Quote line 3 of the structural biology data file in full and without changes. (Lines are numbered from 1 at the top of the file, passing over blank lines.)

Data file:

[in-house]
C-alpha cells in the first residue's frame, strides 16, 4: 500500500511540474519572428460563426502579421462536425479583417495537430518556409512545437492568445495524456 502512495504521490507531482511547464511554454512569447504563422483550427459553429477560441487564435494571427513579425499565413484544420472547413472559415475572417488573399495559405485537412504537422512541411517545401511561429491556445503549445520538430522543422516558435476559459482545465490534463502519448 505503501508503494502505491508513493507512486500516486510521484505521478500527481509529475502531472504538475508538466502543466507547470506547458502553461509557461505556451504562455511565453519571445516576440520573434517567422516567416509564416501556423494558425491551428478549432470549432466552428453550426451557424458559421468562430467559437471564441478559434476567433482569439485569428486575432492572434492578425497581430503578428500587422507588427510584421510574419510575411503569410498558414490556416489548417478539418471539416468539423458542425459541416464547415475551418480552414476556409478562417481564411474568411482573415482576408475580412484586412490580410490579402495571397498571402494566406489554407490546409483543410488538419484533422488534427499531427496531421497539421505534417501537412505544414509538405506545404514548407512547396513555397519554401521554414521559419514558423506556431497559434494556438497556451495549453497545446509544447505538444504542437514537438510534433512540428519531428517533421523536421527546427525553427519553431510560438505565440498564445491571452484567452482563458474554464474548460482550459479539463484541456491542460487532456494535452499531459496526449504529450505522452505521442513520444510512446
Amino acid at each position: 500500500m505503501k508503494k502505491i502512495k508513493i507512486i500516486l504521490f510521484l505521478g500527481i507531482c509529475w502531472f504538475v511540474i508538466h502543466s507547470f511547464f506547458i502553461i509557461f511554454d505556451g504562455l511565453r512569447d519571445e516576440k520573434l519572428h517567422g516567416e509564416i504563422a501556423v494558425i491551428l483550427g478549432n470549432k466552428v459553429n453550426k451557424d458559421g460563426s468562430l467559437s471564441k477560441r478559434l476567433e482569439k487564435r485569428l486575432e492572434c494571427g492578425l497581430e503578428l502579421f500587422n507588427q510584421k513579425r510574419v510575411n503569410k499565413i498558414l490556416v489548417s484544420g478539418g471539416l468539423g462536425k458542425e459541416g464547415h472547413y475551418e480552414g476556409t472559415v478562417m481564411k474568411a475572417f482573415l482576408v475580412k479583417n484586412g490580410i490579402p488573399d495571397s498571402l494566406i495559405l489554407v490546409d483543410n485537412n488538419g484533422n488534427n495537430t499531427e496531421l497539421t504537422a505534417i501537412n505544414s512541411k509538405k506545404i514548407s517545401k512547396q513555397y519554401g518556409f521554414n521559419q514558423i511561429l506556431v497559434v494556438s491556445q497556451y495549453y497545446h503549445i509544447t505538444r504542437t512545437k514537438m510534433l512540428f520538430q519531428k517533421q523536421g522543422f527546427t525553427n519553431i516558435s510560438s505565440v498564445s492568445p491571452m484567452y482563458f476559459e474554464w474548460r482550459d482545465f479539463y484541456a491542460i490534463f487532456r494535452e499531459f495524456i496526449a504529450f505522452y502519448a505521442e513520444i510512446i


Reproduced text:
Amino acid at each position: 500500500m505503501k508503494k502505491i502512495k508513493i507512486i500516486l504521490f510521484l505521478g500527481i507531482c509529475w502531472f504538475v511540474i508538466h502543466s507547470f511547464f506547458i502553461i509557461f511554454d505556451g504562455l511565453r512569447d519571445e516576440k520573434l519572428h517567422g516567416e509564416i504563422a501556423v494558425i491551428l483550427g478549432n470549432k466552428v459553429n453550426k451557424d458559421g460563426s468562430l467559437s471564441k477560441r478559434l476567433e482569439k487564435r485569428l486575432e492572434c494571427g492578425l497581430e503578428l502579421f500587422n507588427q510584421k513579425r510574419v510575411n503569410k499565413i498558414l490556416v489548417s484544420g478539418g471539416l468539423g462536425k458542425e459541416g464547415h472547413y475551418e480552414g476556409t472559415v478562417m481564411k474568411a475572417f482573415l482576408v475580412k479583417n484586412g490580410i490579402p488573399d495571397s498571402l494566406i495559405l489554407v490546409d483543410n485537412n488538419g484533422n488534427n495537430t499531427e496531421l497539421t504537422a505534417i501537412n505544414s512541411k509538405k506545404i514548407s517545401k512547396q513555397y519554401g518556409f521554414n521559419q514558423i511561429l506556431v497559434v494556438s491556445q497556451y495549453y497545446h503549445i509544447t505538444r504542437t512545437k514537438m510534433l512540428f520538430q519531428k517533421q523536421g522543422f527546427t525553427n519553431i516558435s510560438s505565440v498564445s492568445p491571452m484567452y482563458f476559459e474554464w474548460r482550459d482545465f479539463y484541456a491542460i490534463f487532456r494535452e499531459f495524456i496526449a504529450f505522452y502519448a505521442e513520444i510512446i